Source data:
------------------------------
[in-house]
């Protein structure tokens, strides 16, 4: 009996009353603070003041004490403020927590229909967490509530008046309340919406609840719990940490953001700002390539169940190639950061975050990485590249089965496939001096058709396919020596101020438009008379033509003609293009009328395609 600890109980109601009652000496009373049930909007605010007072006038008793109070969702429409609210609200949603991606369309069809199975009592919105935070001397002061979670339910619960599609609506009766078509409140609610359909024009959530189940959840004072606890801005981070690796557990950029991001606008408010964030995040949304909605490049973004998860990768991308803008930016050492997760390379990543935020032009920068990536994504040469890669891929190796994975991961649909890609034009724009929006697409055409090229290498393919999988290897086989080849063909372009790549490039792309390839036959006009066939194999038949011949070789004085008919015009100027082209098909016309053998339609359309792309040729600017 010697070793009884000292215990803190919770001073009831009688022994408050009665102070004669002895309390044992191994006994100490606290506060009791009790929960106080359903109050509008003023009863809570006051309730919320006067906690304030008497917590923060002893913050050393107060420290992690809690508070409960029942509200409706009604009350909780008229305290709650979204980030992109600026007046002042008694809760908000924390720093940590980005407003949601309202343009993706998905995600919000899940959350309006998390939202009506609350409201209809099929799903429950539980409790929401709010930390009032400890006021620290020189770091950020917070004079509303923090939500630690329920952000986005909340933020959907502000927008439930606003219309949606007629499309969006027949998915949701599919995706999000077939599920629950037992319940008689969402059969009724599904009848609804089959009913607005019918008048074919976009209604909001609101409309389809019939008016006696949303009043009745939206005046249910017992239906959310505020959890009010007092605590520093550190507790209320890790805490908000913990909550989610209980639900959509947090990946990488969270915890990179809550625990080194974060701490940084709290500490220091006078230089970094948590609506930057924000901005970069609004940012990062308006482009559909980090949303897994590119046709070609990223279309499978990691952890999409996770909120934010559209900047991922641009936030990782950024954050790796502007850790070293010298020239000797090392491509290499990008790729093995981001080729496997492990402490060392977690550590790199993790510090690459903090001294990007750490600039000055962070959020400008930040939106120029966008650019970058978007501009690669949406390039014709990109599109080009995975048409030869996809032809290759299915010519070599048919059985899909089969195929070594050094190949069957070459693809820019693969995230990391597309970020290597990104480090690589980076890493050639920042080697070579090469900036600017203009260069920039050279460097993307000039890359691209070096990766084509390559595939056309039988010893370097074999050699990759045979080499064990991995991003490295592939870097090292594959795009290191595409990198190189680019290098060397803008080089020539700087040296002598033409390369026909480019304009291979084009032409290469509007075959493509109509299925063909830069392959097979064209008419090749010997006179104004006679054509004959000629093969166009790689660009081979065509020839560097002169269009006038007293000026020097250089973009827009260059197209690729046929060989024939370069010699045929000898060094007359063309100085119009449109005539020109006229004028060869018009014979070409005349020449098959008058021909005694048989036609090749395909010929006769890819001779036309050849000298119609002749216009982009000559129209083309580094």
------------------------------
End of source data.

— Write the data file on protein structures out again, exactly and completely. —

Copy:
[in-house]
């Protein structure tokens, strides 16, 4: 009996009353603070003041004490403020927590229909967490509530008046309340919406609840719990940490953001700002390539169940190639950061975050990485590249089965496939001096058709396919020596101020438009008379033509003609293009009328395609 600890109980109601009652000496009373049930909007605010007072006038008793109070969702429409609210609200949603991606369309069809199975009592919105935070001397002061979670339910619960599609609506009766078509409140609610359909024009959530189940959840004072606890801005981070690796557990950029991001606008408010964030995040949304909605490049973004998860990768991308803008930016050492997760390379990543935020032009920068990536994504040469890669891929190796994975991961649909890609034009724009929006697409055409090229290498393919999988290897086989080849063909372009790549490039792309390839036959006009066939194999038949011949070789004085008919015009100027082209098909016309053998339609359309792309040729600017 010697070793009884000292215990803190919770001073009831009688022994408050009665102070004669002895309390044992191994006994100490606290506060009791009790929960106080359903109050509008003023009863809570006051309730919320006067906690304030008497917590923060002893913050050393107060420290992690809690508070409960029942509200409706009604009350909780008229305290709650979204980030992109600026007046002042008694809760908000924390720093940590980005407003949601309202343009993706998905995600919000899940959350309006998390939202009506609350409201209809099929799903429950539980409790929401709010930390009032400890006021620290020189770091950020917070004079509303923090939500630690329920952000986005909340933020959907502000927008439930606003219309949606007629499309969006027949998915949701599919995706999000077939599920629950037992319940008689969402059969009724599904009848609804089959009913607005019918008048074919976009209604909001609101409309389809019939008016006696949303009043009745939206005046249910017992239906959310505020959890009010007092605590520093550190507790209320890790805490908000913990909550989610209980639900959509947090990946990488969270915890990179809550625990080194974060701490940084709290500490220091006078230089970094948590609506930057924000901005970069609004940012990062308006482009559909980090949303897994590119046709070609990223279309499978990691952890999409996770909120934010559209900047991922641009936030990782950024954050790796502007850790070293010298020239000797090392491509290499990008790729093995981001080729496997492990402490060392977690550590790199993790510090690459903090001294990007750490600039000055962070959020400008930040939106120029966008650019970058978007501009690669949406390039014709990109599109080009995975048409030869996809032809290759299915010519070599048919059985899909089969195929070594050094190949069957070459693809820019693969995230990391597309970020290597990104480090690589980076890493050639920042080697070579090469900036600017203009260069920039050279460097993307000039890359691209070096990766084509390559595939056309039988010893370097074999050699990759045979080499064990991995991003490295592939870097090292594959795009290191595409990198190189680019290098060397803008080089020539700087040296002598033409390369026909480019304009291979084009032409290469509007075959493509109509299925063909830069392959097979064209008419090749010997006179104004006679054509004959000629093969166009790689660009081979065509020839560097002169269009006038007293000026020097250089973009827009260059197209690729046929060989024939370069010699045929000898060094007359063309100085119009449109005539020109006229004028060869018009014979070409005349020449098959008058021909005694048989036609090749395909010929006769890819001779036309050849000298119609002749216009982009000559129209083309580094």